Agnes Wilcox / Sean Grathwol
Agnes Wilcox / Sean Grathwol

Remembering Agnes and Sean

In the last few weeks, two people died who were very important to me.

Agnes Wilcox was the founder of Prison Performing Arts, a multi-discipline, literacy and performing arts program that serves incarcerated adults and children in Missouri. Before she started PPA, she ran TNT: The New Theatre in St. Louis. TNT’s project to create a play about the inner-city Soulard neighborhood was my first playwriting gig. (I started out as a poet.) Agnes directed, dramaturged, shepherded that show, and the process made me fall in love with the collaborative trip of theatre.

I remember Agnes describing a rehearsal of Hamlet with incarcerated actors. They asked if they could rap as part of the play. She said, “Yes, as long as you use words from the text.” So they developed a rap around “HAIL! The KING! ALL HAIL! The KING!” Collaboration at its best. Agnes knew how to engineer it.

Sean Grathwol was a playwright, actor and director in Minneapolis, and before that, San Francisco. He was the most wide-ranging reader I ever knew. He introduced me to Rose Macaulay and Natalie Zemon Davis. He could cite anyone from Thomas Aquinas to Tina Howe, but he appreciated more than just the big guns. For example, I remember him illustrating a point by describing a farcical Nativity play which I doubt is part of anyone’s canon. Sean was a key member of a writing group I belonged to for many years, and he directed the first play I ever produced.

He was fond of an observation he credited to Bill Clinton: “People like the people they help.” If that’s true, Sean must have liked countless people. Only now that he’s gone have I learned from Matthew A. Everett’s tribute to him exactly how crucial he was to that writing group. In his day job, he was a manager, and I remember him telling me when I was first made a supervisor, “Of course you know you always do what you can to get the best outcomes for your people.” (In saying “Of course you know,” he was being gracious. He knew I didn’t know.)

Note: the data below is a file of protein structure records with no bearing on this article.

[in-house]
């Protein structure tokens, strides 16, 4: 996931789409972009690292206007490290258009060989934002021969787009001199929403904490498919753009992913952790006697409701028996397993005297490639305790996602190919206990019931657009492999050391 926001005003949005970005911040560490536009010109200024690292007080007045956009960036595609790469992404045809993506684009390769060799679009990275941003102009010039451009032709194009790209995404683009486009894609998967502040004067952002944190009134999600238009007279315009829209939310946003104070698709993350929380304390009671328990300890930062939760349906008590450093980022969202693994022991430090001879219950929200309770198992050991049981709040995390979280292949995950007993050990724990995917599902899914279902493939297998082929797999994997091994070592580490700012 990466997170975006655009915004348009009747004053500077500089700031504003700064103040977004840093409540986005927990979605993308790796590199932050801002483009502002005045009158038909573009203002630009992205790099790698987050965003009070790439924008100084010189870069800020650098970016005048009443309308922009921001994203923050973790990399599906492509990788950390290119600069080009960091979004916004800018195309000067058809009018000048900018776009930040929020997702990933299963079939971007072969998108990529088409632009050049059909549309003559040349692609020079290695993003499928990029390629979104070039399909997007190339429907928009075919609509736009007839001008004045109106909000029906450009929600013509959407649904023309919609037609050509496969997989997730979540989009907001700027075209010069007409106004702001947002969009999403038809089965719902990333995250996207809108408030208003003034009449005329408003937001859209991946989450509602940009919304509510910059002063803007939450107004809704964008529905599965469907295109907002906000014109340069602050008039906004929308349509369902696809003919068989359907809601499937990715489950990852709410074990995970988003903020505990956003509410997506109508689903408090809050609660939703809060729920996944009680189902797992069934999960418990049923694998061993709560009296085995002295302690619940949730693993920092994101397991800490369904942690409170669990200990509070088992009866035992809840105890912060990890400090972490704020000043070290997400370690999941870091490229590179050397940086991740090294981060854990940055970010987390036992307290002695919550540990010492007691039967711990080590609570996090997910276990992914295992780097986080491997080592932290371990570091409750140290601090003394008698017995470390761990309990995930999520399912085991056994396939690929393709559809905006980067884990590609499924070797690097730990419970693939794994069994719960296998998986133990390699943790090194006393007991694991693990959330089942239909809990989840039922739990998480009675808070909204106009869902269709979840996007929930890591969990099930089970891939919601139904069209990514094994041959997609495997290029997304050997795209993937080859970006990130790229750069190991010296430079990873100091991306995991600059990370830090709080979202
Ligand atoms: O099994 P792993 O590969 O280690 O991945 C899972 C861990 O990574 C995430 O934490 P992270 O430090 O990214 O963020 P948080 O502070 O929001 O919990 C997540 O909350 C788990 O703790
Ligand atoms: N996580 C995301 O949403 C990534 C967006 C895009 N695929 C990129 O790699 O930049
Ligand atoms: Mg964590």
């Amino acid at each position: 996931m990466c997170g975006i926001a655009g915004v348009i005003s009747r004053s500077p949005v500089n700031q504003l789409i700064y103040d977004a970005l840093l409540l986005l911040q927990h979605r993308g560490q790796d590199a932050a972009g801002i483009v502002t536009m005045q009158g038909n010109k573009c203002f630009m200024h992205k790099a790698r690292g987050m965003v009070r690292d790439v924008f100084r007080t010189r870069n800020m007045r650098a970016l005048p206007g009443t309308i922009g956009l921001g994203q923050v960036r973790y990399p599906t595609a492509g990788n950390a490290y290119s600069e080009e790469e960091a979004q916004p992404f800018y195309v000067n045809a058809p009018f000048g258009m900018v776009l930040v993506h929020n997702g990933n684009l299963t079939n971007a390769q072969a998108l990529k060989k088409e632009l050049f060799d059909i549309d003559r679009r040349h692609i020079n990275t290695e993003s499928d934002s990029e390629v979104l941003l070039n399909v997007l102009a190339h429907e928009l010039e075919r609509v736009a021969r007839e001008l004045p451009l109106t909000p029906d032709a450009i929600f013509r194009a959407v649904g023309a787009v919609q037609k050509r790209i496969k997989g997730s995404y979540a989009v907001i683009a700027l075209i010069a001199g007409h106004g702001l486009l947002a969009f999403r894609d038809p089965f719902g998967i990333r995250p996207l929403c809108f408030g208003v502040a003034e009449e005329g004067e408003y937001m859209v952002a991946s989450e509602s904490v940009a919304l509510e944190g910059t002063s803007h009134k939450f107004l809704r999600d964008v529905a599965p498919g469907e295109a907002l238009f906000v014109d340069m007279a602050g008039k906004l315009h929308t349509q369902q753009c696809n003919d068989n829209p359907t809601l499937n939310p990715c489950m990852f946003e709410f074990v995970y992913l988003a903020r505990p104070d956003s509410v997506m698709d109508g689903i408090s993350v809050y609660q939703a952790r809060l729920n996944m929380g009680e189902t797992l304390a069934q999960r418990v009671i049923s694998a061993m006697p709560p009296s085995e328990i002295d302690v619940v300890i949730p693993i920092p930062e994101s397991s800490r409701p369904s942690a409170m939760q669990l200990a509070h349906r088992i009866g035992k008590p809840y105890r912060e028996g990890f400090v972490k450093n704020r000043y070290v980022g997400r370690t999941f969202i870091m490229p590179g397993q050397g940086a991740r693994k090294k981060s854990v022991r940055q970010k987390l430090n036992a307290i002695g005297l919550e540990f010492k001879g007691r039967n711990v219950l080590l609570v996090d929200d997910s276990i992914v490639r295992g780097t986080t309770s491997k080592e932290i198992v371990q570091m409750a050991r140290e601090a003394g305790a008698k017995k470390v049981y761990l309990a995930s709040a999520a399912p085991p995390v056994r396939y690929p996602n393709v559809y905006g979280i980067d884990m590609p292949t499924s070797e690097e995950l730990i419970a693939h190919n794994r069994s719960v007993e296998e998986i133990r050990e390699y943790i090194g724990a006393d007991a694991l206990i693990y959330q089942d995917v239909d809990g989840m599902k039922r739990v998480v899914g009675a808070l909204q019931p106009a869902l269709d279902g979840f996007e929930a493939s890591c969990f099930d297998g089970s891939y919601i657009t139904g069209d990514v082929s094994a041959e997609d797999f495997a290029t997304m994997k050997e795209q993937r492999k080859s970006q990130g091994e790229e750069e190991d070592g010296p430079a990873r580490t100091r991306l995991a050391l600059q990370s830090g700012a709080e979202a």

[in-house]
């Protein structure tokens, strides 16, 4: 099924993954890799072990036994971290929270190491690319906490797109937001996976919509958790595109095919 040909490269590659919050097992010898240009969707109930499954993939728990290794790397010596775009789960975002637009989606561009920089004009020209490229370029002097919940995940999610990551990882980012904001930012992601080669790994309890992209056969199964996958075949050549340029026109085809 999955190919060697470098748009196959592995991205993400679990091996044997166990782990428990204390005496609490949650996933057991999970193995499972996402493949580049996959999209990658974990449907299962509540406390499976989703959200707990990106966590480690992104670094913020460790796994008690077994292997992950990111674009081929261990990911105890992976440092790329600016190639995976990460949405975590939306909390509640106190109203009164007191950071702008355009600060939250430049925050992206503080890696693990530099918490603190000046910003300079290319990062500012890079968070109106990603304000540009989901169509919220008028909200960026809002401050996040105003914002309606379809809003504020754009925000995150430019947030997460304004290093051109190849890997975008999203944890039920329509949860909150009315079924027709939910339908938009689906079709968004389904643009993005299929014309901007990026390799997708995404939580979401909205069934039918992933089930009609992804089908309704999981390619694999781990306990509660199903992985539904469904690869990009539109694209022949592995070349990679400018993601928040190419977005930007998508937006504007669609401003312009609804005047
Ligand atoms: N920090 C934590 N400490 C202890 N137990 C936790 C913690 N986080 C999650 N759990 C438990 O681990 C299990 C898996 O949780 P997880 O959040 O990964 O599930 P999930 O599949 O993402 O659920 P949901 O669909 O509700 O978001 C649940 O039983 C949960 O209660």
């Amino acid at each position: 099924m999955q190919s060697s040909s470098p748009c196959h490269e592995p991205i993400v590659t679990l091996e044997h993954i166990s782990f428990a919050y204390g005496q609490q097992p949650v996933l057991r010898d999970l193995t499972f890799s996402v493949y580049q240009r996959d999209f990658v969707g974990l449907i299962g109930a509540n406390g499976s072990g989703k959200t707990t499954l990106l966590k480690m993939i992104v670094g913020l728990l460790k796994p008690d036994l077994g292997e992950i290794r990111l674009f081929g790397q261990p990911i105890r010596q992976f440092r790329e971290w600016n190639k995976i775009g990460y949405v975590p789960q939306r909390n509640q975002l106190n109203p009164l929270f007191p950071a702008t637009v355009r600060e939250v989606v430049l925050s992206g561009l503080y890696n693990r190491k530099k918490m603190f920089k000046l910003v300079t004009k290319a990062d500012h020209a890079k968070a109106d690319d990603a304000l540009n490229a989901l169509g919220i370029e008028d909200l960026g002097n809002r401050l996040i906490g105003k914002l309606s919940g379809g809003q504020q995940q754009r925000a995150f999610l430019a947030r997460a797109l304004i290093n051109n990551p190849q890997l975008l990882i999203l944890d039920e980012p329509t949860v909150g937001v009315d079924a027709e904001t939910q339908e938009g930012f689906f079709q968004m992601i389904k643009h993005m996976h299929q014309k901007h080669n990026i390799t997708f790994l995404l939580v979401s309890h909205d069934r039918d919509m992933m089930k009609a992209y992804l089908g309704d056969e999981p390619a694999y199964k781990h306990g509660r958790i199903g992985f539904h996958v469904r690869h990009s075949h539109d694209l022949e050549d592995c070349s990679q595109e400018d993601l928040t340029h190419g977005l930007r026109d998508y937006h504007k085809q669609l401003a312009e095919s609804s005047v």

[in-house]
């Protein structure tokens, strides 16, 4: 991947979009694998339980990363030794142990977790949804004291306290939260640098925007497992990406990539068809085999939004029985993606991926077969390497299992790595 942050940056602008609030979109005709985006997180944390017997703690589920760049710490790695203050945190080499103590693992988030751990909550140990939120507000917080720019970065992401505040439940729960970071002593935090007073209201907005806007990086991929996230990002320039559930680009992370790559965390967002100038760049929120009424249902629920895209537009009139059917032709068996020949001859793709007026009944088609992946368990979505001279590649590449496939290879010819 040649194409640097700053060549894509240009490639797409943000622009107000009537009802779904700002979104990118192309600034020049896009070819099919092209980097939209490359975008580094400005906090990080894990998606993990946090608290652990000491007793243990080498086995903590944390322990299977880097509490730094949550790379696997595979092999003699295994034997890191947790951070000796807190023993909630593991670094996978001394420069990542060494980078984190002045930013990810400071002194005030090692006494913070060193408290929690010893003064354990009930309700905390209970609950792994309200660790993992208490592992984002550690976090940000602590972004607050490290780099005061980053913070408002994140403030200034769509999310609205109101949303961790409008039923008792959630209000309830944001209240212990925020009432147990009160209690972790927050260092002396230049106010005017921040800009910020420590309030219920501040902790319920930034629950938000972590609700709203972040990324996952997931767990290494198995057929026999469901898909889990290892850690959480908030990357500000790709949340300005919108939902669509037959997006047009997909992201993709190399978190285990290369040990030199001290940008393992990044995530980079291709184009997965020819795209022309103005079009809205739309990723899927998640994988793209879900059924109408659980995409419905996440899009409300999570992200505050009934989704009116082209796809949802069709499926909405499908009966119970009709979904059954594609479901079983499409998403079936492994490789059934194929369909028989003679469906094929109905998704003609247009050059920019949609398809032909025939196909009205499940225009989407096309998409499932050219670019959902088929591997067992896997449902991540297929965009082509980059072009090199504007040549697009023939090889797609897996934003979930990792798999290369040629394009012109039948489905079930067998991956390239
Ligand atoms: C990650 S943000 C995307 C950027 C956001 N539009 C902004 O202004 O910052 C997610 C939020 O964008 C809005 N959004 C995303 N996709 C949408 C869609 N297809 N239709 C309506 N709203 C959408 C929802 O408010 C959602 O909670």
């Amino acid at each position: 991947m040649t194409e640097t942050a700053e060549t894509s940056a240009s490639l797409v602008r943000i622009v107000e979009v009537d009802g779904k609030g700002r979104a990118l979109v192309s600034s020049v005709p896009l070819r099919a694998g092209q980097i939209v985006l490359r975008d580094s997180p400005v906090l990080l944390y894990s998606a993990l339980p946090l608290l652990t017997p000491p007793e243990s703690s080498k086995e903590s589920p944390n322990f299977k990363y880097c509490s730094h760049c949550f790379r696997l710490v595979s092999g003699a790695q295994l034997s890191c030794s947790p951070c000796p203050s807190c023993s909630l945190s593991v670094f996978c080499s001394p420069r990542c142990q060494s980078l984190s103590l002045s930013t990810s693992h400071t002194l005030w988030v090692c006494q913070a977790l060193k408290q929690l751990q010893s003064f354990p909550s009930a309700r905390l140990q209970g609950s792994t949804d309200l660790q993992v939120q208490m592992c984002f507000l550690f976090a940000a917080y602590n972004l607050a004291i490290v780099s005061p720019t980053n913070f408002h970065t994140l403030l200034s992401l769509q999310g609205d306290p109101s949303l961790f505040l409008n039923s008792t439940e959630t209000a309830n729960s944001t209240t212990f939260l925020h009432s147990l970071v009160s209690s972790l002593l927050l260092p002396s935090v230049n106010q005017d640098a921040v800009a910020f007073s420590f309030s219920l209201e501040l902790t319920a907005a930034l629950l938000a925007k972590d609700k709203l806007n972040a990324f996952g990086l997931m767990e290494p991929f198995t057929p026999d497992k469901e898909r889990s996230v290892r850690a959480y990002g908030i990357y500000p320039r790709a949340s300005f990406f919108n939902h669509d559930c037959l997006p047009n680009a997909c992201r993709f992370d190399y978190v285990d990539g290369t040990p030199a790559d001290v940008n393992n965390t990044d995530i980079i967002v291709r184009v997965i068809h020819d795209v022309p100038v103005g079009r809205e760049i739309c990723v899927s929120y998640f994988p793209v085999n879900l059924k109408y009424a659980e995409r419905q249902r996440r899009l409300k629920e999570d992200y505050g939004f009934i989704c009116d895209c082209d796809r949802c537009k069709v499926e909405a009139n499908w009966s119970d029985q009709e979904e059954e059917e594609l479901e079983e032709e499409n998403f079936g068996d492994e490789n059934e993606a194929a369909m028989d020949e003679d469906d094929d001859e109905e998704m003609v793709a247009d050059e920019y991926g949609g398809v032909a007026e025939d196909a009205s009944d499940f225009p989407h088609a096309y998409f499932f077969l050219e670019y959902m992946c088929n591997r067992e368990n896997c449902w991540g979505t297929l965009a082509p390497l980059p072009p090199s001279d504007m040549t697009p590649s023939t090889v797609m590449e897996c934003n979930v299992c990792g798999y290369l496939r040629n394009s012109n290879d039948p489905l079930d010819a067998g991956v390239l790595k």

I owe both Agnes and Sean a lot. Among other things, each of them, at different times, picked me up and put me back on my feet after some pretty humbling artistic failures. I called on Agnes after a failed production and, though overscheduled and sleep-deprived, she made time to have dinner with me and let me pick her brain for hours. Theatre Unbound was very new back then, and I remember her helping me sort out the doable from the not-so-doable. When I would mention wishing for one or another of those not-so-doable things, she would say, cheerfully, “In your dreams!” Her voice, her cheer and her realism were exactly what I needed.

Sean asked me out for lunch once after a script I presented in writing group bombed. He gently probed into the events and feelings that had driven me to write the script. When talking about some of those things brought me close to tears, he tactfully decided it was time for us to leave the restaurant and take a walk around the block. (Tactful is a very Sean word – it describes him, and was also one of his terms of praise for writing that he felt conveyed hard truths in ways that didn’t cause trauma.) He listened and advised. He made me laugh.

Agnes Wilcox died August 29th while on vacation in Canada. She was 70. Sean Grathwol died in his sleep on September 5th. He was 58. In lieu of flowers, let’s take care of our people the way they did, how about.